<xsl:value-of select="ARTIST"/>
</td>
</xsl:when>
<xsl:otherwise>
<td><xsl:value-of select="ARTIST"/></td>
</xsl:otherwise>
</xsl:choose>
</tr>
</xsl:for-each>
</table>
</body>
</html>
</xsl:template>
</xsl:stylesheet>
If you use Internet Explorer 5.0 or later, you can click here to view the XSL file.
Transforming it in your Browser
Here is the simple source code needed to transform the XML file to HTML in your browser:
<html>
<body>
<script language="javascript">
// Load XML
var xml = new ActiveXObject("Microsoft.XMLDOM")
xml.async = false
xml.load("cd_catalog.xml")
// Load the XSL
var xsl = new ActiveXObject("Microsoft.XMLDOM")
xsl.async = false
xsl.load("cd_catalog_choose.xsl")
// Transform
document.write(xml.transformNode(xsl))
</script>
</body>
</html>
If you use Internet Explorer 5.0 or later
XSLT Elements Reference (IE5)
Internet Explorer 5 supports 20 XSLT Elements.
The IE5 implementation is not compatible with the W3C standard.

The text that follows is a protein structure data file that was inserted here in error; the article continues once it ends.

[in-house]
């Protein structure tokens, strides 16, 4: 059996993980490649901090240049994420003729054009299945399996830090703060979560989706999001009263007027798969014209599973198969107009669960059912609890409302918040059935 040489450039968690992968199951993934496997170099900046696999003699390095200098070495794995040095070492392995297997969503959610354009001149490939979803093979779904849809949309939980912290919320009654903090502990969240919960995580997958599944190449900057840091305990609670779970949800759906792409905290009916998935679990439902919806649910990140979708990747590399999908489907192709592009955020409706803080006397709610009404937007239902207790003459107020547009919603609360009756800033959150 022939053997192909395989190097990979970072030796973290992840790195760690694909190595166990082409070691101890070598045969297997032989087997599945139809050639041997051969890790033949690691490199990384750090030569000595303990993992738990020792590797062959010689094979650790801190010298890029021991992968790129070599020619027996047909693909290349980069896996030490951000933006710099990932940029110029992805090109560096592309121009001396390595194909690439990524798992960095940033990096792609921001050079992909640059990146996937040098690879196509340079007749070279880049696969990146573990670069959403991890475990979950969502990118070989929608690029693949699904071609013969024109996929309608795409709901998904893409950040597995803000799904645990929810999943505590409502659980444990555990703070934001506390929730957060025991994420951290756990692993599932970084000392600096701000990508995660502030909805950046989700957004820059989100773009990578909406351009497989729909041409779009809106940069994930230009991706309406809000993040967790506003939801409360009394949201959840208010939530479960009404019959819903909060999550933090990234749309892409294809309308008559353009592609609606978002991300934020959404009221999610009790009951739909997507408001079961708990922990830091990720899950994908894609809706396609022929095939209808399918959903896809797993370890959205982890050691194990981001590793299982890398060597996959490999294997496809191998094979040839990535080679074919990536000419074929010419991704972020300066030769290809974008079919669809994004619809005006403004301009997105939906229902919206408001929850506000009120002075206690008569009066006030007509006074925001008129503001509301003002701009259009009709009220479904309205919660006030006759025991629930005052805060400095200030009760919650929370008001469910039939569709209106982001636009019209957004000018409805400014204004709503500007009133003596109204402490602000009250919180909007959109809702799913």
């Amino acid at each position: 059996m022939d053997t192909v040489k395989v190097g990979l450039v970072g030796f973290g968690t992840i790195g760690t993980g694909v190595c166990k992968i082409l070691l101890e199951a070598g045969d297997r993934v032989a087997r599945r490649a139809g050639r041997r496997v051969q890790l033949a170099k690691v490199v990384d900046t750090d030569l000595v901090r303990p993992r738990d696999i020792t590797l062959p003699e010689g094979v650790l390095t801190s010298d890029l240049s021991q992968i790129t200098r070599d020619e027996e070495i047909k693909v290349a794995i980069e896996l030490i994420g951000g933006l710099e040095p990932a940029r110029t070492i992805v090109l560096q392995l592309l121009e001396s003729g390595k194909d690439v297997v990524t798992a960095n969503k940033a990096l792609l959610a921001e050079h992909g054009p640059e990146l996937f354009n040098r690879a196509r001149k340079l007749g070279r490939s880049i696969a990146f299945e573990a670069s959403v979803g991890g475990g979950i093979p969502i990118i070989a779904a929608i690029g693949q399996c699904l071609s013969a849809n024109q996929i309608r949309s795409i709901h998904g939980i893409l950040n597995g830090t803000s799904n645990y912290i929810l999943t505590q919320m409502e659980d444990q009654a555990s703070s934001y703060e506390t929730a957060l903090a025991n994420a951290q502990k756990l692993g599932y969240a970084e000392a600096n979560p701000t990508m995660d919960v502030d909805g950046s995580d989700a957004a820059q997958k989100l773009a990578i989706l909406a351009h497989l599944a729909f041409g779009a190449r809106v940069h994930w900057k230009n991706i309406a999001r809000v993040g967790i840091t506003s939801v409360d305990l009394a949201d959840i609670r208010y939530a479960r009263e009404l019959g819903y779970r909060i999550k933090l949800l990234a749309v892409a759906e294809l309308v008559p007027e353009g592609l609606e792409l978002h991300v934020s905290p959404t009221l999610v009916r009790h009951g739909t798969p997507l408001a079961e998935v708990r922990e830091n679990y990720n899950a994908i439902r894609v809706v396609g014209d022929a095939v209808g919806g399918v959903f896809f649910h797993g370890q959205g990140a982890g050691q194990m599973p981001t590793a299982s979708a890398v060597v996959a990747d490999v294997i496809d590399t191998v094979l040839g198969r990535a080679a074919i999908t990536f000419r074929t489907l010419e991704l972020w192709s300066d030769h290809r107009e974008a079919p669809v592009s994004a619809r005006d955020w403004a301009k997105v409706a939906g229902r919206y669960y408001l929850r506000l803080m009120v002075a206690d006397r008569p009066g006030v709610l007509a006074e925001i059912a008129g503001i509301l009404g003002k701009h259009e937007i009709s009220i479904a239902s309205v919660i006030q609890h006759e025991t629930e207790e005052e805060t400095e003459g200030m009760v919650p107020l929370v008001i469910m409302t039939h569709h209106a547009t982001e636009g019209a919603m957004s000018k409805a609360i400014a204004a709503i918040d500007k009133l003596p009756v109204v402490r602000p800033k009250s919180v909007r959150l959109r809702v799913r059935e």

Internet Explorer 5.0 XSLT Elements
Element Name Description
Attributes
xsl:apply-templates
Applies a template to the current element. order-by="+|-pattern"
select="pattern"
xsl:attribute
Adds a new attribute to the current output
element.name
="attribute-name"
xsl:cdata
Adds a new CDATA section to the output.
xsl:choose
Provides a selection mechanism based on conditions.
xsl:comment
Adds a comment node to the output.
xsl:copy
Copies the current node to the output.
xsl:define-template-set
Defines a new set of templates
xsl:element
Adds a new element node to the output.
name="name"

xsl:entity-ref
xsl:eval

Adds a new entity reference node to the output.


name="name"
Provides an evaluation mechanism to evaluate output content.language=
"language"
xsl:for-each